Collective bargainingNegotiations and agreement start dates. (Effective May 1, 2024.)

Collective bargaining negotiations under this chapter shall commence no earlier than May 1, 2024. No collective bargaining agreement entered into under this chapter may take effect prior to July 1, 2025.



Legislative employeesCollective bargainingExclusive bargaining representativeCertain payroll deductions prohibited. (Effective May 1, 2024.)

(1) Except as may be specifically limited by this chapter, legislative employees shall have the right to self-organization, to form, join, or assist employee organizations, and to bargain collectively through representatives of their own choosing for the purpose of collective bargaining free from interference, restraint, or coercion. Legislative employees shall also have the right to refrain from any or all such activities.
(2) Except as may be specifically limited by this chapter, the commission shall determine all questions pertaining to ascertaining exclusive bargaining representatives for legislative employees and collectively bargaining under this chapter. However, no employee organization shall be recognized or certified as the exclusive bargaining representative of a bargaining unit of employees of the legislative branch unless it receives the votes of a majority of employees in the petitioned for bargaining unit voting in a secret election by mail ballot administered by the commission. The commission's process must allow for an employee, group of employees, employee organizations, employer, or their agents to have the right to petition on any question concerning representation.
(3) The employer and the exclusive bargaining representative of a bargaining unit of legislative employees may not enter into a collective bargaining agreement that requires the employer to deduct, from the salary or wages of an employee, contributions for payments for political action committees sponsored by employee organizations with legislative employees as members.



StrikesWhen prohibited. (Effective May 1, 2024.)

During a legislative session or committee assembly days, nothing contained in this chapter permits or grants to any legislative employee the right to strike, participate in a work stoppage, or refuse to perform their official duties.



Collective bargaining negotiationsEven-numbered yearsDuration of agreement. (Effective May 1, 2024.)

(1) Collective bargaining negotiations under this chapter must commence no later than July 1st of each even-numbered year after a bargaining unit has been certified.
(2) The duration of any collective bargaining agreement shall not exceed one fiscal biennium.



Unfair labor practices. (Effective May 1, 2024.)

(1) It is an unfair labor practice for an employer in the legislative branch of state government:
(a) To interfere with, restrain, or coerce employees in the exercise of the rights guaranteed by this chapter;
(b) To dominate or interfere with the formation or administration of any employee organization or contribute financial or other support to it: PROVIDED, That subject to rules adopted by the commission, an employer shall not be prohibited from permitting employees to confer with it or its representatives or agents during working hours without loss of time or pay;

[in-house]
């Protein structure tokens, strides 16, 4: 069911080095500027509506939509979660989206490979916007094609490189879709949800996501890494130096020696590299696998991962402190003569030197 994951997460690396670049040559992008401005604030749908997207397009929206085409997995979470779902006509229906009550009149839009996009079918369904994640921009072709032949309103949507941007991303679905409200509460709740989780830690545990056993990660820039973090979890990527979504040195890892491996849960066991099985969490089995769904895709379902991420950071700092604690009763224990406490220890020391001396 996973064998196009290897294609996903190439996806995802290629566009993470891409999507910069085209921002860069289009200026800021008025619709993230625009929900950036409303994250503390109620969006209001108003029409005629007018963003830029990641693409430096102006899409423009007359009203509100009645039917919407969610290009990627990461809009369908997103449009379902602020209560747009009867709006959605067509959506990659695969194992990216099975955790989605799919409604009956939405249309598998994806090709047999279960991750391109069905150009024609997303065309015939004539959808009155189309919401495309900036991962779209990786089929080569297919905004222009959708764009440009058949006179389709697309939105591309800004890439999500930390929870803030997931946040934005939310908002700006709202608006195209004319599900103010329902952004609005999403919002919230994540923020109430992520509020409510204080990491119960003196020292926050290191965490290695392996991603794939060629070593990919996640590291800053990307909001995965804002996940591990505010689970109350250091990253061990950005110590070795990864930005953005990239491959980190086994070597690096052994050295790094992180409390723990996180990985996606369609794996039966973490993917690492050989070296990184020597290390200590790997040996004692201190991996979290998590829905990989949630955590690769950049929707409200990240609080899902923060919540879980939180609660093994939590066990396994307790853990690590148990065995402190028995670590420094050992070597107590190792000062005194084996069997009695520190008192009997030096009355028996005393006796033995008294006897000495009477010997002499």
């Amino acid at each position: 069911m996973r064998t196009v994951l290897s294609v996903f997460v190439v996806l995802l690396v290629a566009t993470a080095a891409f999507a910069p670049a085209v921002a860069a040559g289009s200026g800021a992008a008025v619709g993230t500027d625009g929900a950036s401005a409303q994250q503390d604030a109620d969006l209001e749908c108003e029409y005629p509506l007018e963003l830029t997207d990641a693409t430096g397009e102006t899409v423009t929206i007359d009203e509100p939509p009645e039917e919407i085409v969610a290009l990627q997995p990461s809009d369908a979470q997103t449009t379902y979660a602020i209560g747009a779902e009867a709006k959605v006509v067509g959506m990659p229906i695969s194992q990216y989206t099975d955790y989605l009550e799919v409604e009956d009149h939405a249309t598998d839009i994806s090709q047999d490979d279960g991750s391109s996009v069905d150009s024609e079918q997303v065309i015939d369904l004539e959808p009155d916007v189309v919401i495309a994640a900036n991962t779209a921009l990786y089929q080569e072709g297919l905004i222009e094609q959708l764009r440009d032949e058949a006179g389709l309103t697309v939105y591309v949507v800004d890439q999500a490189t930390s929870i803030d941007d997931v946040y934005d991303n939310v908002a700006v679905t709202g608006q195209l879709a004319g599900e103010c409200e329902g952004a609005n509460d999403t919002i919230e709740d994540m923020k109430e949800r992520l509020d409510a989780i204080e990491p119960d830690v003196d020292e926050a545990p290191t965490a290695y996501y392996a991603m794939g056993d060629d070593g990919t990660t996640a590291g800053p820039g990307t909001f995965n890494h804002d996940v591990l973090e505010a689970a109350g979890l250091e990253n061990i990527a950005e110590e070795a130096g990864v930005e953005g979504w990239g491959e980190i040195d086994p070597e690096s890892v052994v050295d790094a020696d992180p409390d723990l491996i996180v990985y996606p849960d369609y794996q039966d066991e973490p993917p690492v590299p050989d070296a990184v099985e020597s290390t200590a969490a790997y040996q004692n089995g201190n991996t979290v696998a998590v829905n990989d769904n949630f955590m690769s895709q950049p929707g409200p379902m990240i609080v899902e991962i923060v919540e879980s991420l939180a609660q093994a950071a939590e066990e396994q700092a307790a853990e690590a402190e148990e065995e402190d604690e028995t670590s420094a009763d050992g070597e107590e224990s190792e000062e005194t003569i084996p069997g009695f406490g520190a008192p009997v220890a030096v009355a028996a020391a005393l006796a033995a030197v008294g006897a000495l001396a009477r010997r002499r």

(c) To encourage or discourage membership in any employee organization by discrimination in regard to hire, tenure of employment, or any term or condition of employment;
(d) To discharge or discriminate otherwise against an employee because that employee has filed charges or given testimony under this chapter;
(e) To refuse to bargain collectively with the exclusive bargaining representatives of its employees.
(2) It is an unfair labor practice for an employee organization:
(a) To restrain or coerce an employee in the exercise of the rights guaranteed by this chapter: PROVIDED, That this subsection shall not impair the right of an employee organization to prescribe its own rules with respect to the acquisition or retention of membership in the employee organization or to an employer in the selection of its representatives for the purpose of bargaining or the adjustment of grievances;
(b) To cause or attempt to cause an employer to discriminate against an employee in violation of subsection (1)(c) of this section;
(c) To discriminate against an employee because that employee has filed charges or given testimony under this chapter;
(d) To refuse to bargain collectively with an employer.
(3) The expressing of any views, arguments, or opinion, or the dissemination thereof to the public, whether in written, printed, graphic, or visual form, shall not constitute or be evidence of an unfair labor practice under this chapter, if such expression contains no threat of reprisal or force or promise of benefit.



Items not subject to bargainingConflict between legislative policies and collective bargaining agreement. (Effective May 1, 2024.)

(1) The employer shall not bargain over rights of management which, in addition to all powers, duties, and rights established by constitutional provision or statute, shall include, but not be limited to, the following:
(a) The functions and programs of the employer, the use of technology, and the structure of the organization, including the size and composition of standing committees;
(b) The employer's budget and the size of the employer's workforce, including determining the financial basis for layoffs;
(c) The right to direct and supervise employees;
(d) The hours of work during legislative session and the cutoff calendar for a legislative session; and
(e) Retirement plans and retirement benefits.
(2) Except for an applicable code of conduct policy adopted by a chamber of the legislature or a legislative agency, if a conflict exists between policies adopted by the legislature relating to wages, hours, and terms and conditions of employment and a provision of a collective bargaining agreement negotiated under this chapter, the collective bargaining agreement shall prevail. A provision of a collective bargaining agreement that conflicts with a statute or an applicable term of a code of conduct policy adopted by a chamber of the legislature or a legislative agency is invalid and unenforceable.



Effective date2022 c 283 §§ 3-9.

Sections 3 through 9 of this act take effect May 1, 2024.